Tips & Techniques > Types of Oil for Frying
When choosing a fat or oil for frying, the most important thing to be aware of is its smoke point. In order for the outer crusts of foods to develop that golden, dry and desirable crispy crust, they need to be cooked between 350 – 375 degrees Fahrenheit (176 to 190 degrees Celsius); therefore, cooking with a fat or oil with a smoke point higher than this is highly recommended.
Why is this important? The smoke point of a fat or oil is the temperature at which it begins to break down and denature. At this point, visible smoke, unpleasant fumes and carcinogens form. Fats or oils with smoke points at lower than ideal frying temperatures, such as whole butter and some types of olive oils can begin to smoke, burn and de-nature rather quickly. The high temperature will also cause the flavor of the fat or oil to go off, which will ultimately affect the flavor of the food. For these reasons, choosing a fat with a high smoke point is best.
The type of oil you choose is really a matter of preference. Canola oil, grapeseed oil, safflower oil and sunflower oil are common frying oils. They all have various health benefits and are quite neutral in flavor. Peanut oil offers a bit more flavor and is also a common frying oil. If we look at the Mediterranean culture for example, they rely almost solely on refined olive oil and even some types of extra-virgin olive oils to fry all of their foods. Not only does olive oil offer great flavor; but, when proper care is taken to slowly heat the oil, as well as carefully strain it after cooking, olive oil can be re-used several times. Coconut oil can is another popular oil used for cooking. It also happens to provide nice flavor to foods. Animal fats, such as a good lard and goose or duck fat can also provide flavor to food; however, their smoke points are in fact lower than refined or vegetable oils, and due to their high saturated fat content, their health effects are debated. In general, the less saturated in fat the oil is, the higher its smoke point will be.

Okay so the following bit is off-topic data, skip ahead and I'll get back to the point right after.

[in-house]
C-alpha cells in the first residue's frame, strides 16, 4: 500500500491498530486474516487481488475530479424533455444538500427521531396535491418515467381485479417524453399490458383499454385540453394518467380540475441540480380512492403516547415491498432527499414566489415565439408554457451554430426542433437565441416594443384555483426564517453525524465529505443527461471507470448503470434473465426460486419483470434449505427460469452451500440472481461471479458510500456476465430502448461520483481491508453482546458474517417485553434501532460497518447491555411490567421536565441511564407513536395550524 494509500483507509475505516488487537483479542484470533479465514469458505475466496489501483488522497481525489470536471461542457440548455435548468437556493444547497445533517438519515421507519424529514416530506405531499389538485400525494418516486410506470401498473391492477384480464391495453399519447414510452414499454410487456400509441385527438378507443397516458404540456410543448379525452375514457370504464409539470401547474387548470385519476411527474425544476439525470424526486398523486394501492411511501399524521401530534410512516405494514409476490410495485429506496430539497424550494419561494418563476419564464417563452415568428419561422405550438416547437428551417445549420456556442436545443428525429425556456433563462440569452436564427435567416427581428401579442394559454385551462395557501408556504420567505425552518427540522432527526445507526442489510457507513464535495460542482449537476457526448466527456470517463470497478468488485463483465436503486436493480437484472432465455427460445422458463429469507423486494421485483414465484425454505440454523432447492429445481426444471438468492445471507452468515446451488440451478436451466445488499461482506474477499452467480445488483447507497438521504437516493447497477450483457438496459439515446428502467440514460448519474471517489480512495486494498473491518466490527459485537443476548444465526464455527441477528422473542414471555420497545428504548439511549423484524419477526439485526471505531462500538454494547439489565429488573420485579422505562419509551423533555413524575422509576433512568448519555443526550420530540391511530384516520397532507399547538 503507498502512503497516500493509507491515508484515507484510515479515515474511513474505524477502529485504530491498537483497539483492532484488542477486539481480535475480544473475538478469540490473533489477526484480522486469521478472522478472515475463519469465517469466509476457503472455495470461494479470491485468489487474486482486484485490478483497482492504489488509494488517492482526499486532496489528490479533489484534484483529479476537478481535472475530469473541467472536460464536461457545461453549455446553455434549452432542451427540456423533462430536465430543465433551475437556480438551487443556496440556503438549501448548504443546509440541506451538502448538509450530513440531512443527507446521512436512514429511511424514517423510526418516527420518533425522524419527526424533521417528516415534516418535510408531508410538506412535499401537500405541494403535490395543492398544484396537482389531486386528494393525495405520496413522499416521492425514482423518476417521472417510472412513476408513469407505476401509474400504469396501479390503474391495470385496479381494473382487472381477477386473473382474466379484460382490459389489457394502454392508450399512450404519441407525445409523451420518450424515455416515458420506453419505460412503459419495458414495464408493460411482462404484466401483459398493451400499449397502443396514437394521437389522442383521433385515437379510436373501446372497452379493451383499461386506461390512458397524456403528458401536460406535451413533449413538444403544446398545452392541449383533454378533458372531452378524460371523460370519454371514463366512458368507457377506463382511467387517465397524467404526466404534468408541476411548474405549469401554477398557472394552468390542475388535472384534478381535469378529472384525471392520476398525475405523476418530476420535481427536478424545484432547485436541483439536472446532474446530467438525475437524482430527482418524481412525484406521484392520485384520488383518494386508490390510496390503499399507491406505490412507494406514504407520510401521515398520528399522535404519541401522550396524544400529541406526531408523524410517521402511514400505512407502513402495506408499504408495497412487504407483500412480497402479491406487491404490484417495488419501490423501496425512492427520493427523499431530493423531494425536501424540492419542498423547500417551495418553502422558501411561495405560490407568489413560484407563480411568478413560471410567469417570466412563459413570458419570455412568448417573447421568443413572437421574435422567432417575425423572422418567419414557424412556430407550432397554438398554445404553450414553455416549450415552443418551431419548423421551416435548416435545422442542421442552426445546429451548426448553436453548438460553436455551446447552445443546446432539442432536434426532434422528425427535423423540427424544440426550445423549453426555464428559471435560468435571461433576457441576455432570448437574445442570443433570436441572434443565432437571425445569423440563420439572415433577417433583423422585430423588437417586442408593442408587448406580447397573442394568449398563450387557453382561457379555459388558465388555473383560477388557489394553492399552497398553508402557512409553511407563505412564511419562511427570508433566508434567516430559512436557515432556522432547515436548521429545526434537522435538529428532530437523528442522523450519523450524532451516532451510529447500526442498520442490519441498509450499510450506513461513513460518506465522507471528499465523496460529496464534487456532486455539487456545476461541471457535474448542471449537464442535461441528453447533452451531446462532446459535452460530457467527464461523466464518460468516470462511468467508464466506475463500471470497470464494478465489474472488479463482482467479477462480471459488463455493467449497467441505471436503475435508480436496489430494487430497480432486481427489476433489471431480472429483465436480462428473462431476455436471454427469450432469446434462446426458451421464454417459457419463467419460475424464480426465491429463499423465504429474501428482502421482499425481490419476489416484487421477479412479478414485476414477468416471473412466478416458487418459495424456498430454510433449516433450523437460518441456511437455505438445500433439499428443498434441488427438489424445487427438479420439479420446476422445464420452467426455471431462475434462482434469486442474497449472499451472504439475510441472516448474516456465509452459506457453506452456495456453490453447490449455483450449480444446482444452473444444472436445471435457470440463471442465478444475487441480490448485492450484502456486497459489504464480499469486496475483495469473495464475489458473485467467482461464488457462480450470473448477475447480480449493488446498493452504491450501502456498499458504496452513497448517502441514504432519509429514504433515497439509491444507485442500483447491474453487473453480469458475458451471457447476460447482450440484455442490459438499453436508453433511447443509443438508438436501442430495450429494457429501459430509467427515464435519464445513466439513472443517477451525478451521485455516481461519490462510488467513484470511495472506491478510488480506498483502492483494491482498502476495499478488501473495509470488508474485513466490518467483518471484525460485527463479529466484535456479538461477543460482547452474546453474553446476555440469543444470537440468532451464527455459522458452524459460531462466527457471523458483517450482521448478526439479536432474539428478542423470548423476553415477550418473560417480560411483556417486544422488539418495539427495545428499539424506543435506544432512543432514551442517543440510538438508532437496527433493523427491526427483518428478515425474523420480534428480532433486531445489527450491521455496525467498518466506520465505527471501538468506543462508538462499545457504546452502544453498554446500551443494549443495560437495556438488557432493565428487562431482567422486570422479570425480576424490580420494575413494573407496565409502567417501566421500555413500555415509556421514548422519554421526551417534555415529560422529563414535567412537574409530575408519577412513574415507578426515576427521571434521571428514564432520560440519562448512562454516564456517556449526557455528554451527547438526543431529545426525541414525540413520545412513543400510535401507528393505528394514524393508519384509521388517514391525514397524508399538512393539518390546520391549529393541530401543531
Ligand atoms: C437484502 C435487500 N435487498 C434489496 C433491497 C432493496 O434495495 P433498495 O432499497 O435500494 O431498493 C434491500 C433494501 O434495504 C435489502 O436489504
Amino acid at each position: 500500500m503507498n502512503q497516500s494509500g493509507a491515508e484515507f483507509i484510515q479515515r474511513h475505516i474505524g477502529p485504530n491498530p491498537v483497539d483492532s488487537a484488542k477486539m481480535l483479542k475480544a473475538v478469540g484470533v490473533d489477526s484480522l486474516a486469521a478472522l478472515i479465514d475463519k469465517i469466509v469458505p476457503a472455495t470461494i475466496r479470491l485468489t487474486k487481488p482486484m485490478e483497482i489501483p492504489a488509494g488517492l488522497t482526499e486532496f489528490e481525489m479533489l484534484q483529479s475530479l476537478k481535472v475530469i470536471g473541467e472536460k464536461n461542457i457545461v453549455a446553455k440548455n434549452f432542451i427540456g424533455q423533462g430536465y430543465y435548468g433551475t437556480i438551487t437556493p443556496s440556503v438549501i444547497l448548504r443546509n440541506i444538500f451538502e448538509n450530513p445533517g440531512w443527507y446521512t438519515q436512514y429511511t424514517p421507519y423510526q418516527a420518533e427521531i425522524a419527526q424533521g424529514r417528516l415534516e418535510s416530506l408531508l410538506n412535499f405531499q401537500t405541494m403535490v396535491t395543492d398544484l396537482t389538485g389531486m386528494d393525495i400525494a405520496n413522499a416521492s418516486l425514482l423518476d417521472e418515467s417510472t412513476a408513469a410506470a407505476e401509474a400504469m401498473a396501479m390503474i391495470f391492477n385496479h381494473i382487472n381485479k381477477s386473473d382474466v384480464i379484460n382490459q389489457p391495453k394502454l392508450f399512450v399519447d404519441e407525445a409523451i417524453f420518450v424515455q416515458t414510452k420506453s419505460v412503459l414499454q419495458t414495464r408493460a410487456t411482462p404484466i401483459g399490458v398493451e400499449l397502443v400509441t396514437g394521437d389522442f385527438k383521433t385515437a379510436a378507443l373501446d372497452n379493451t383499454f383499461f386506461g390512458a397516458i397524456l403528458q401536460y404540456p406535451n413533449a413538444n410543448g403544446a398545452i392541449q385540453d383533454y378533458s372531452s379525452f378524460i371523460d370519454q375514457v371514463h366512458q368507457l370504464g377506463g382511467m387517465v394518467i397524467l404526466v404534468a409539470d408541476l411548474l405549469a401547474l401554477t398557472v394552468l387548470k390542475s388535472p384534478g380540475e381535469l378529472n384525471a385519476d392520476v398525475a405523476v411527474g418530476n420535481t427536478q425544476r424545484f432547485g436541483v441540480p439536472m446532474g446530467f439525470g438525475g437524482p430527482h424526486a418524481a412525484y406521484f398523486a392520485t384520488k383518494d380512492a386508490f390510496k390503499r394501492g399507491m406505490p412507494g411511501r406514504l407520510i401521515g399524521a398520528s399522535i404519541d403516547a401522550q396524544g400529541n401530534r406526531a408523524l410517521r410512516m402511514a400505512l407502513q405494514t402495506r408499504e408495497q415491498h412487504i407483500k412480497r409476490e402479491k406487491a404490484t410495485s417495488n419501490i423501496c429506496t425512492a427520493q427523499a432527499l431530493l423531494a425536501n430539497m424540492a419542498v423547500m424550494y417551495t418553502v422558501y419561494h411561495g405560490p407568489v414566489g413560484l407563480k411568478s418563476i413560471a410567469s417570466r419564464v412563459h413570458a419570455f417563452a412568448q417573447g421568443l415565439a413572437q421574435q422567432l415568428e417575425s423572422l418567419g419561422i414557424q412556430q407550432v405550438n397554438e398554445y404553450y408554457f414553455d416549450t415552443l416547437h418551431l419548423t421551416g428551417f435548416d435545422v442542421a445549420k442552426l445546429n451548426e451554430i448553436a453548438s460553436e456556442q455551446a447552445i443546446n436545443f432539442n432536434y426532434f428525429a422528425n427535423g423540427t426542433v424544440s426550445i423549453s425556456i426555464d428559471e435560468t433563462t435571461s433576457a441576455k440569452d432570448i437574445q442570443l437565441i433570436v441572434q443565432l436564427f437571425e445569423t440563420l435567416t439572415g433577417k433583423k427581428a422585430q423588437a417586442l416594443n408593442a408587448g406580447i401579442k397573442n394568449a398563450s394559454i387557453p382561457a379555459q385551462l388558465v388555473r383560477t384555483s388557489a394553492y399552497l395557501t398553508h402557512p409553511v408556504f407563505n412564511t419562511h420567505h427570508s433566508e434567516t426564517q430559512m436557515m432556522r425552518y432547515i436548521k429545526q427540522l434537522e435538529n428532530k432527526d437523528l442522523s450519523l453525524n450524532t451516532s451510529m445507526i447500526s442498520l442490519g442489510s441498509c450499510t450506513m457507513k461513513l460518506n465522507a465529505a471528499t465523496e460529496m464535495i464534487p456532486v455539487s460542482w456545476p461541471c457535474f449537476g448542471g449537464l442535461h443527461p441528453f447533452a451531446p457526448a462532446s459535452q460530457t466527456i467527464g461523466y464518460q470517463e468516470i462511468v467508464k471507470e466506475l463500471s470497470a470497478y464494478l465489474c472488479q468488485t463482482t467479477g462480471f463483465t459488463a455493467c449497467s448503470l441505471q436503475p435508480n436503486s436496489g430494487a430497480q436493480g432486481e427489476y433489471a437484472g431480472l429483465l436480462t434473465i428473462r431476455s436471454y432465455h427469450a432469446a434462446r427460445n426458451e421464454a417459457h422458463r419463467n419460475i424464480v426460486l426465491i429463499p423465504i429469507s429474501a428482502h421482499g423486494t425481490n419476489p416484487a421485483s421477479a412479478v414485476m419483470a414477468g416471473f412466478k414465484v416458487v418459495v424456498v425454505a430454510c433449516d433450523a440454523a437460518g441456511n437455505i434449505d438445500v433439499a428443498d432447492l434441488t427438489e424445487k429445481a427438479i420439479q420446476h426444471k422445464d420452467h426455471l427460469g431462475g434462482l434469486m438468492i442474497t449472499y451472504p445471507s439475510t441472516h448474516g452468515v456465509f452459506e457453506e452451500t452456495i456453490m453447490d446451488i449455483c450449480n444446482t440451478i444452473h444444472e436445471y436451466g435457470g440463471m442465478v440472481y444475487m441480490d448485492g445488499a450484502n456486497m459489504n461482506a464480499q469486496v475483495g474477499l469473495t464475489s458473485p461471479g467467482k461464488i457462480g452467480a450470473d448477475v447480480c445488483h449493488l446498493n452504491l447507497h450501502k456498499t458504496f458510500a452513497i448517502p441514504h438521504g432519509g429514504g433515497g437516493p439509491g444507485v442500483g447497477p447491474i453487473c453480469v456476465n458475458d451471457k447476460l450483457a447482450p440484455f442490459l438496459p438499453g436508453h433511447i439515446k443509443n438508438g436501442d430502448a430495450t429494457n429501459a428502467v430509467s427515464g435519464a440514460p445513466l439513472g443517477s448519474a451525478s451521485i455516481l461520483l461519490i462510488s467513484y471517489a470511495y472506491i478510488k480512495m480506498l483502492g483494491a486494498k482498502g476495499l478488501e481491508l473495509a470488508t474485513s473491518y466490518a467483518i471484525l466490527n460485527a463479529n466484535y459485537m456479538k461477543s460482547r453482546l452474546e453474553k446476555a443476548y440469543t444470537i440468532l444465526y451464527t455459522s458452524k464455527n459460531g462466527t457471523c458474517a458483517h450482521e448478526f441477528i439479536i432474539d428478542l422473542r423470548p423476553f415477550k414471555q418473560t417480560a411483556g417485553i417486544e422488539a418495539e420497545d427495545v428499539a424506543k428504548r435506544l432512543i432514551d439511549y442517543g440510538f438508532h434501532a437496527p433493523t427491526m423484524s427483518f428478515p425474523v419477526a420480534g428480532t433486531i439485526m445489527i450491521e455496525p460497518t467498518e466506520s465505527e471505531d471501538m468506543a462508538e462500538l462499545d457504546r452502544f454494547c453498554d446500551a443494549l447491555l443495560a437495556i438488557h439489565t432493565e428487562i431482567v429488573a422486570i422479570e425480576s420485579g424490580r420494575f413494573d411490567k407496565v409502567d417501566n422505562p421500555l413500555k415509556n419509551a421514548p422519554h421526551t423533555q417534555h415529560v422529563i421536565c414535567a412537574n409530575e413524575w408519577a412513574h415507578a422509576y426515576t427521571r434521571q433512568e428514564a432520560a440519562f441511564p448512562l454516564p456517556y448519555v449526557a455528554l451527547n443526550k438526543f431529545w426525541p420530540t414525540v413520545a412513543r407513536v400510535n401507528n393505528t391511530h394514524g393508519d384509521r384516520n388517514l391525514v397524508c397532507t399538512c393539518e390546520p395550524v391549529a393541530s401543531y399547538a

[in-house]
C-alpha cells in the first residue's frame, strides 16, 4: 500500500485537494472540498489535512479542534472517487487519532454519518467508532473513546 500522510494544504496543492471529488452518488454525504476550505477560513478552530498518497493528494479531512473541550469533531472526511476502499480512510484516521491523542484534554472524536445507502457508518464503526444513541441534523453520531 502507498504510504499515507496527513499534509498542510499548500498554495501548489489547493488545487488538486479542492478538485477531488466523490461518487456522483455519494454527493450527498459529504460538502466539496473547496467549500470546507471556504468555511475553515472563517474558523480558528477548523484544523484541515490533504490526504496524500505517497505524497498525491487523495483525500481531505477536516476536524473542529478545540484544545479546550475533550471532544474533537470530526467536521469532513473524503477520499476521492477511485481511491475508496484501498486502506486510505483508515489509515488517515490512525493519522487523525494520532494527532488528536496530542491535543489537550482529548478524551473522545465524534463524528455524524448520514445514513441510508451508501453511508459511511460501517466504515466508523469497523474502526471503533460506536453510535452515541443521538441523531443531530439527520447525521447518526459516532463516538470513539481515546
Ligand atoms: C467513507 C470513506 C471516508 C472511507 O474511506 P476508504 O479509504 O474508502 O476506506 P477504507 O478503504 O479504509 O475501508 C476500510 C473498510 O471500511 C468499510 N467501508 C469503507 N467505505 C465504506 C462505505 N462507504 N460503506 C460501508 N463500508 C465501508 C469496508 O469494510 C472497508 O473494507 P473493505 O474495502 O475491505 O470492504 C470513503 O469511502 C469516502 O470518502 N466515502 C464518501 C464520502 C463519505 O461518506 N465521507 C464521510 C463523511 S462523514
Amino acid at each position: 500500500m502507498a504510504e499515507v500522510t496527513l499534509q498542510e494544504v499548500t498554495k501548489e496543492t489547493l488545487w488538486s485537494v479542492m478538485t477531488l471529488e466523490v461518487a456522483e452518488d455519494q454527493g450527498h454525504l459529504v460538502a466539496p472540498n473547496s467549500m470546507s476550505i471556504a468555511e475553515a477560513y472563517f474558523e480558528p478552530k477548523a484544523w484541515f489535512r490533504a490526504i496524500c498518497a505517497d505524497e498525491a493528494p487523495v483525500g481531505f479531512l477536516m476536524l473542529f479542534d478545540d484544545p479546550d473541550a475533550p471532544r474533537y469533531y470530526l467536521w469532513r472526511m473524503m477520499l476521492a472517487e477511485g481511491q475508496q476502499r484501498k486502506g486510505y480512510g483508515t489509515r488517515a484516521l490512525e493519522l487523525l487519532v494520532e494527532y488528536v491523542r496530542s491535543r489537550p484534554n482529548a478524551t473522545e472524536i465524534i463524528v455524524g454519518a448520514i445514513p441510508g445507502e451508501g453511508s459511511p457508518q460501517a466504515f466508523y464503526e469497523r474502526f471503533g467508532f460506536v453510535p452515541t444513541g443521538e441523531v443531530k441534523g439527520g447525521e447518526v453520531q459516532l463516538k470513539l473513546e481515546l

The healthiest choice also depends on how often you plan to re-use the oil. Each time food is fried in the same oil, the smoke point is irreversibly lowered due to the microscopic debris that is present, so you are not able to heat the oil as high the next time you cook with it. By choosing an oil with a higher smoke point, you will be able to use it more than once.
To tell if re-used oil has gone off, there are a few things to look for. First, oil becomes darker each time it is used because both the oil and the leftover food particles burn once the oil is reheated. If any sediment happens to collect on the bottom of the jar, make sure to strain it out before using it. The oil should not smell rancid, burnt or of the foods that were previously cooked in it. Older oil will also have a very thick consistency. Finally, when reheating used oil, if it begins to smoke before it reaches the proper frying temperature, make sure to discard it as it will no longer fry effectively. Food that is cooked in overused oil will take longer to cook and will absorb too much grease and will taste foul.